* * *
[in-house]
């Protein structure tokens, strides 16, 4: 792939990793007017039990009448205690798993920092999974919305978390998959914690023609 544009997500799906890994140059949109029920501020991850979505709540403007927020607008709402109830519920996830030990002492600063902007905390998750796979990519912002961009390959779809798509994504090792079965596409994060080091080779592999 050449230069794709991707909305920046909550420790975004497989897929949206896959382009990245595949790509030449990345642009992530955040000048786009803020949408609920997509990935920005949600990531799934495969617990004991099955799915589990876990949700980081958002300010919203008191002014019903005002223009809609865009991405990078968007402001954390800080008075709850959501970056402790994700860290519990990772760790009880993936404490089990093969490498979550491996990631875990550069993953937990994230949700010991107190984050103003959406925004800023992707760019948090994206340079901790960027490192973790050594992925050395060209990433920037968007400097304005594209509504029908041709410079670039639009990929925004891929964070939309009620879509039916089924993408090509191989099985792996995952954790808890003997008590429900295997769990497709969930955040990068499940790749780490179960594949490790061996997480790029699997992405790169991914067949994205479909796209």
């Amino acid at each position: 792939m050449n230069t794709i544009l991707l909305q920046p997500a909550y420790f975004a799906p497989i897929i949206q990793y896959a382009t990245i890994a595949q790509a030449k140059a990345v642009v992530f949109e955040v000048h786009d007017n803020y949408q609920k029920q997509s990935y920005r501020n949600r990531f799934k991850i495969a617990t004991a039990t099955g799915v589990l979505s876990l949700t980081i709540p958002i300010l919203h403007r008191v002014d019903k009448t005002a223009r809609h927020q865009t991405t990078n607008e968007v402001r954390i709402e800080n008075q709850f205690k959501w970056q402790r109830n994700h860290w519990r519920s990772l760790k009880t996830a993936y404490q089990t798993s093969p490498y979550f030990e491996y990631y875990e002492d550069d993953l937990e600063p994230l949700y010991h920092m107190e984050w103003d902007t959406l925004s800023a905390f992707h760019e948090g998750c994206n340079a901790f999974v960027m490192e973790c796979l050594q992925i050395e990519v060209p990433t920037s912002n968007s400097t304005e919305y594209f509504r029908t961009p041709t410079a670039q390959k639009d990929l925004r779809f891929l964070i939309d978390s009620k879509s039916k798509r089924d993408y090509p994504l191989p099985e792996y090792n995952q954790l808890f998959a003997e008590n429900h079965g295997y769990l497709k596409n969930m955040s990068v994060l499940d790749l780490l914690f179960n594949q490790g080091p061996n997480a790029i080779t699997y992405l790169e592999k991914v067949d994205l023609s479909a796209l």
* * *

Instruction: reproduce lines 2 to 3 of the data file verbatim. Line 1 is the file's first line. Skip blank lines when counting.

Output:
């Protein structure tokens, strides 16, 4: 792939990793007017039990009448205690798993920092999974919305978390998959914690023609 544009997500799906890994140059949109029920501020991850979505709540403007927020607008709402109830519920996830030990002492600063902007905390998750796979990519912002961009390959779809798509994504090792079965596409994060080091080779592999 050449230069794709991707909305920046909550420790975004497989897929949206896959382009990245595949790509030449990345642009992530955040000048786009803020949408609920997509990935920005949600990531799934495969617990004991099955799915589990876990949700980081958002300010919203008191002014019903005002223009809609865009991405990078968007402001954390800080008075709850959501970056402790994700860290519990990772760790009880993936404490089990093969490498979550491996990631875990550069993953937990994230949700010991107190984050103003959406925004800023992707760019948090994206340079901790960027490192973790050594992925050395060209990433920037968007400097304005594209509504029908041709410079670039639009990929925004891929964070939309009620879509039916089924993408090509191989099985792996995952954790808890003997008590429900295997769990497709969930955040990068499940790749780490179960594949490790061996997480790029699997992405790169991914067949994205479909796209």
């Amino acid at each position: 792939m050449n230069t794709i544009l991707l909305q920046p997500a909550y420790f975004a799906p497989i897929i949206q990793y896959a382009t990245i890994a595949q790509a030449k140059a990345v642009v992530f949109e955040v000048h786009d007017n803020y949408q609920k029920q997509s990935y920005r501020n949600r990531f799934k991850i495969a617990t004991a039990t099955g799915v589990l979505s876990l949700t980081i709540p958002i300010l919203h403007r008191v002014d019903k009448t005002a223009r809609h927020q865009t991405t990078n607008e968007v402001r954390i709402e800080n008075q709850f205690k959501w970056q402790r109830n994700h860290w519990r519920s990772l760790k009880t996830a993936y404490q089990t798993s093969p490498y979550f030990e491996y990631y875990e002492d550069d993953l937990e600063p994230l949700y010991h920092m107190e984050w103003d902007t959406l925004s800023a905390f992707h760019e948090g998750c994206n340079a901790f999974v960027m490192e973790c796979l050594q992925i050395e990519v060209p990433t920037s912002n968007s400097t304005e919305y594209f509504r029908t961009p041709t410079a670039q390959k639009d990929l925004r779809f891929l964070i939309d978390s009620k879509s039916k798509r089924d993408y090509p994504l191989p099985e792996y090792n995952q954790l808890f998959a003997e008590n429900h079965g295997y769990l497709k596409n969930m955040s990068v994060l499940d790749l780490l914690f179960n594949q490790g080091p061996n997480a790029i080779t699997y992405l790169e592999k991914v067949d994205l023609s479909a796209l």